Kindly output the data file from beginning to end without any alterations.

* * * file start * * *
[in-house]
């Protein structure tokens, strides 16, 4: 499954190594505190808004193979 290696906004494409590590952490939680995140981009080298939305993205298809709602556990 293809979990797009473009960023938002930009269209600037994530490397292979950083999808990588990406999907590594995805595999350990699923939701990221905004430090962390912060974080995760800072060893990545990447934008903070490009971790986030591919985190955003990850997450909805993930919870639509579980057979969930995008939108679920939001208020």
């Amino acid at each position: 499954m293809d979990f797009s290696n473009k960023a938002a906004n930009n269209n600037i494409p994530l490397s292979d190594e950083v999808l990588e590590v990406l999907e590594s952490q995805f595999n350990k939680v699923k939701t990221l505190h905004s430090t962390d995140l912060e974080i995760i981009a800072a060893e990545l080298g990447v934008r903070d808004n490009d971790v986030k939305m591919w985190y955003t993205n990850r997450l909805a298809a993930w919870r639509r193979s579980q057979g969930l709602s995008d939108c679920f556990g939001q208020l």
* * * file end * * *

[in-house]
């Protein structure tokens, strides 16, 4: 499954190594505190808004193979 290696906004494409590590952490939680995140981009080298939305993205298809709602556990 293809979990797009473009960023938002930009269209600037994530490397292979950083999808990588990406999907590594995805595999350990699923939701990221905004430090962390912060974080995760800072060893990545990447934008903070490009971790986030591919985190955003990850997450909805993930919870639509579980057979969930995008939108679920939001208020």
């Amino acid at each position: 499954m293809d979990f797009s290696n473009k960023a938002a906004n930009n269209n600037i494409p994530l490397s292979d190594e950083v999808l990588e590590v990406l999907e590594s952490q995805f595999n350990k939680v699923k939701t990221l505190h905004s430090t962390d995140l912060e974080i995760i981009a800072a060893e990545l080298g990447v934008r903070d808004n490009d971790v986030k939305m591919w985190y955003t993205n990850r997450l909805a298809a993930w919870r639509r193979s579980q057979g969930l709602s995008d939108c679920f556990g939001q208020l």